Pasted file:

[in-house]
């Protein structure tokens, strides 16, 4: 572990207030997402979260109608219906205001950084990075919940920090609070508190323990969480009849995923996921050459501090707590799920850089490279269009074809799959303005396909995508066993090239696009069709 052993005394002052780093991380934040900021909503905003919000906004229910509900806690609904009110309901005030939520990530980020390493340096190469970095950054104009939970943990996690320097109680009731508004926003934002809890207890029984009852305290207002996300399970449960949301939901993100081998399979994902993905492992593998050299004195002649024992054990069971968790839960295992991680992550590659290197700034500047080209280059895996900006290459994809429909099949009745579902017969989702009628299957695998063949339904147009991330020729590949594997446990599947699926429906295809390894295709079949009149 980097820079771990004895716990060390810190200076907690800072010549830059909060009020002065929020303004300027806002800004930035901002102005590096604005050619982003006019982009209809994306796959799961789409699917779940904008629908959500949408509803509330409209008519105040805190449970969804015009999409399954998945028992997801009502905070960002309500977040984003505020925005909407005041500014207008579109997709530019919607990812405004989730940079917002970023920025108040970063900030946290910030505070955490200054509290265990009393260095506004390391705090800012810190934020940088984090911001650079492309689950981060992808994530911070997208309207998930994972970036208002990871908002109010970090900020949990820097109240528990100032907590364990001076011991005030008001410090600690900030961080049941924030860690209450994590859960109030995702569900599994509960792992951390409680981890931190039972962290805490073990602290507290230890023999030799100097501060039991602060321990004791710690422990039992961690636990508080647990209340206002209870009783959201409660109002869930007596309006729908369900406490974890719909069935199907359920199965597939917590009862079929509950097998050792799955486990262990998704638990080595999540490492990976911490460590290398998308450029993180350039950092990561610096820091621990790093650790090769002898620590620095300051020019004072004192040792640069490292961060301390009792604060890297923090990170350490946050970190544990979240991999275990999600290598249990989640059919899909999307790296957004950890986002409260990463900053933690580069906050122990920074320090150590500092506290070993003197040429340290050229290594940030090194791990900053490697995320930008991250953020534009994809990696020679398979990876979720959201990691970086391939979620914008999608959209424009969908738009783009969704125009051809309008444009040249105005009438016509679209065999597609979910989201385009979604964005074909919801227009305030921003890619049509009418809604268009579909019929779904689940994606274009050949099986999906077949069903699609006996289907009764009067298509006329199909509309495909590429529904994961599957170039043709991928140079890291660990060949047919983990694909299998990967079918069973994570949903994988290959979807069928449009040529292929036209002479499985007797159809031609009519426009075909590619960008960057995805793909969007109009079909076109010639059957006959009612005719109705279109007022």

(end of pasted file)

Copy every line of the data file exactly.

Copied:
[in-house]
């Protein structure tokens, strides 16, 4: 572990207030997402979260109608219906205001950084990075919940920090609070508190323990969480009849995923996921050459501090707590799920850089490279269009074809799959303005396909995508066993090239696009069709 052993005394002052780093991380934040900021909503905003919000906004229910509900806690609904009110309901005030939520990530980020390493340096190469970095950054104009939970943990996690320097109680009731508004926003934002809890207890029984009852305290207002996300399970449960949301939901993100081998399979994902993905492992593998050299004195002649024992054990069971968790839960295992991680992550590659290197700034500047080209280059895996900006290459994809429909099949009745579902017969989702009628299957695998063949339904147009991330020729590949594997446990599947699926429906295809390894295709079949009149 980097820079771990004895716990060390810190200076907690800072010549830059909060009020002065929020303004300027806002800004930035901002102005590096604005050619982003006019982009209809994306796959799961789409699917779940904008629908959500949408509803509330409209008519105040805190449970969804015009999409399954998945028992997801009502905070960002309500977040984003505020925005909407005041500014207008579109997709530019919607990812405004989730940079917002970023920025108040970063900030946290910030505070955490200054509290265990009393260095506004390391705090800012810190934020940088984090911001650079492309689950981060992808994530911070997208309207998930994972970036208002990871908002109010970090900020949990820097109240528990100032907590364990001076011991005030008001410090600690900030961080049941924030860690209450994590859960109030995702569900599994509960792992951390409680981890931190039972962290805490073990602290507290230890023999030799100097501060039991602060321990004791710690422990039992961690636990508080647990209340206002209870009783959201409660109002869930007596309006729908369900406490974890719909069935199907359920199965597939917590009862079929509950097998050792799955486990262990998704638990080595999540490492990976911490460590290398998308450029993180350039950092990561610096820091621990790093650790090769002898620590620095300051020019004072004192040792640069490292961060301390009792604060890297923090990170350490946050970190544990979240991999275990999600290598249990989640059919899909999307790296957004950890986002409260990463900053933690580069906050122990920074320090150590500092506290070993003197040429340290050229290594940030090194791990900053490697995320930008991250953020534009994809990696020679398979990876979720959201990691970086391939979620914008999608959209424009969908738009783009969704125009051809309008444009040249105005009438016509679209065999597609979910989201385009979604964005074909919801227009305030921003890619049509009418809604268009579909019929779904689940994606274009050949099986999906077949069903699609006996289907009764009067298509006329199909509309495909590429529904994961599957170039043709991928140079890291660990060949047919983990694909299998990967079918069973994570949903994988290959979807069928449009040529292929036209002479499985007797159809031609009519426009075909590619960008960057995805793909969007109009079909076109010639059957006959009612005719109705279109007022």